Skeet's strategy on Bays de Noc

Skeet Reese finished second at the Toyota Angler of the Year Championship, and like the first- and third-place finishers also fished Little Bay de Noc. But while Jacob Powroznik (first) fished a swimbait and Mark Davis (third) fished a tube, Reese's fished other baits for what appeared to be surprisingly finicky smallmouths.

The first day of practice he tried Big Bay. "I spent the whole day there," he said. "I went all the way out to the islands and didn't find anything. Then I came back [into the bay] and found one group of fish."

He cranked a Lucky Craft 2.5 DD ("crack" color) and caught 20 pounds "off that stretch pretty easily," he said. "But that was it. The rest was one here and one there."

Day two of practice he fished Little Bay. "That set up a whole lot different – it didn't have all the humps and reefs that Big Bay did," he noted. "It was points or flats."

Reese put the trolling motor down, fished around and "wound up finding two little areas in the 3- to 6-foot zone – isolated rock piles with grass."

This time his best bait was a 3/4-ounce Lucky Craft spinnerbait (chartreuse shad, with nickel double-willow blades).

The last practice day he went back to Big Bay and tried to find the same shallower bite he'd found the day before in Little Bay, but had no luck. "I don't think I caught a keeper fish," he said.

Quality-wise he didn't see much of a difference between his best spots in Big Bay and Little Bay, so with more fish in Little Bay and a shorter boat ride, he chose to start the tournament there.

"I really didn't have much to gain or lose in the event, so I figured I might as well stay close and see what I could catch, Reese said.

Day 1 not what he expected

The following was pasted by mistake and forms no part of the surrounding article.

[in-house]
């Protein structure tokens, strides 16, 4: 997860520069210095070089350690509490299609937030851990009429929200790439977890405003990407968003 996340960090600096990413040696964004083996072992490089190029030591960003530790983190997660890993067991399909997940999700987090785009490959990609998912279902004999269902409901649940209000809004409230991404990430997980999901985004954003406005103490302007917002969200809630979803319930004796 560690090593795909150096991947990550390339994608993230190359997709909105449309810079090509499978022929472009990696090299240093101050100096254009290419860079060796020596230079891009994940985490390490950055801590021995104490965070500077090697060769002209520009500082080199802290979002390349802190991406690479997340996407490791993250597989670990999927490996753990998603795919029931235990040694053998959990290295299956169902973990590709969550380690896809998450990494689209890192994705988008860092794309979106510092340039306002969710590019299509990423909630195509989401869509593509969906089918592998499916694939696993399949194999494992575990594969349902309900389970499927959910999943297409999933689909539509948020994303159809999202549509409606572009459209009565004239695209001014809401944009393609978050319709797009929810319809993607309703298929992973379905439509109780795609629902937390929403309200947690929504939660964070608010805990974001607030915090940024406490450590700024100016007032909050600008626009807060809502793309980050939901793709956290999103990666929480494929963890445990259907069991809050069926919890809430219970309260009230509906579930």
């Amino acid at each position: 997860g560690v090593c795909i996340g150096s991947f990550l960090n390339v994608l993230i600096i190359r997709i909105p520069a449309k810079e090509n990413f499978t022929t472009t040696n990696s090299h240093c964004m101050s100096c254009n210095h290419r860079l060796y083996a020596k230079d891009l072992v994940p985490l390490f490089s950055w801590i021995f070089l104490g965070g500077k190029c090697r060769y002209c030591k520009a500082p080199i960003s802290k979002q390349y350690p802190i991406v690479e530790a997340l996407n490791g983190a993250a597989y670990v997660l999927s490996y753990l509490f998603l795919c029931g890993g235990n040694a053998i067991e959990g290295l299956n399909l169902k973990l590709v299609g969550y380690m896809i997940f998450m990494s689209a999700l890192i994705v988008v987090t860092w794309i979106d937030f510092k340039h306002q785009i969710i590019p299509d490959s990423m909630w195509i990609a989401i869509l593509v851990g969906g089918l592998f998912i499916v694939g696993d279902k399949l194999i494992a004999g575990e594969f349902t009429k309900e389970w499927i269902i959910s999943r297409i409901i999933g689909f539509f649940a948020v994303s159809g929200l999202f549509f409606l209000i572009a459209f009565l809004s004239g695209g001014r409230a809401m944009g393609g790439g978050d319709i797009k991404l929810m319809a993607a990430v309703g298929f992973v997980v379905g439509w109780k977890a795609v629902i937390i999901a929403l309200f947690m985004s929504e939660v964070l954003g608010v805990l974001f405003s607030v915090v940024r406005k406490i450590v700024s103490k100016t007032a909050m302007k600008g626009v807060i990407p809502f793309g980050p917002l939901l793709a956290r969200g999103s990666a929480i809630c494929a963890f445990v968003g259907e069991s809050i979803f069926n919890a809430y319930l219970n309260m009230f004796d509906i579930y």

On his first pass down his best stretch on day one, he "never had a bite." Second stretch: one small keeper. "I had a couple fish bump the spinnerbait, but I didn't know if they were bass or perch or what," he said.

It was after a cold front and the water temperature had dropped about 4 degrees, so he thought maybe the bite would be later. But after 2.5 hours, he didn't have a fish.

"I was going to pull the plug on Little Bay," he said, "but I decided to go back to that first stretch of water and try it again." The result: nothing. But just before he bailed, he changed spinnerbaits.

He grabbed a rod with a 3/4-ounce all-white bait: white skirt and white blades. In an hour and a half, he had 20 pounds.

"I was shocked," he said. "I couldn't believe it made that big a difference."

Why the color change? "It's worked before," he said. "I was thinking I was going to go to a squarebill next, but I already had [the white spinnerbait] tied on, ready to go. So it was the quickest change I could make."

He added, "Chartreuse on chartreuse or white on white seem to be good painted-blade combinations for smallmouths."

He fished the spinnerbait with is signature series 7' 2" Wright & McGill Pro Carbon spinnerbait/worm rod, Pro Carbon 7.9:1 reel and 50-pound Spiderwire.

"I threw it as far as I could and reeled as fast as I could," he said. "The key was casting over those little isolated rock piles [about boat-sized] those fish keyed on." The bait ran 6-12 inches below the surface.

Day 2: Another bait change

During the three days on the bank waiting for the second and final competition day, Reese kept thinking about something he'd seen on day one. "I'd hooked a fish, and as I was fighting it it spit up two bluegill that were 3- to 3.5 inches long. That's when I realized these fish were eating bluegills too, not just crawdads, gobies and whatever else."

That prompted him to rig up about a half-dozen more rods, including one with a green-pumpkin Chatterbait and 4-inch Berkley PowerBait Rib Shad (racy shad).

When the fishing started again, he ran to his first spot and started with the spinnerbait. He use the white/white and the chartreuse/nickel, and "never never had a bite." Then he tried the Chatterbait, caught a 5-pounder and moved to his secondary spot.

"That's where I caught a couple the first day, including the big one that spit out the bluegill," he said. It ended up being his money spot, generating another 20-pound day for him.

Reese said the biggest key to his pattern was the rock-grass combination. That's where the fish were.

He fished the Chatterbait with the same rod, the same reel except in 6.4:1 and the same line.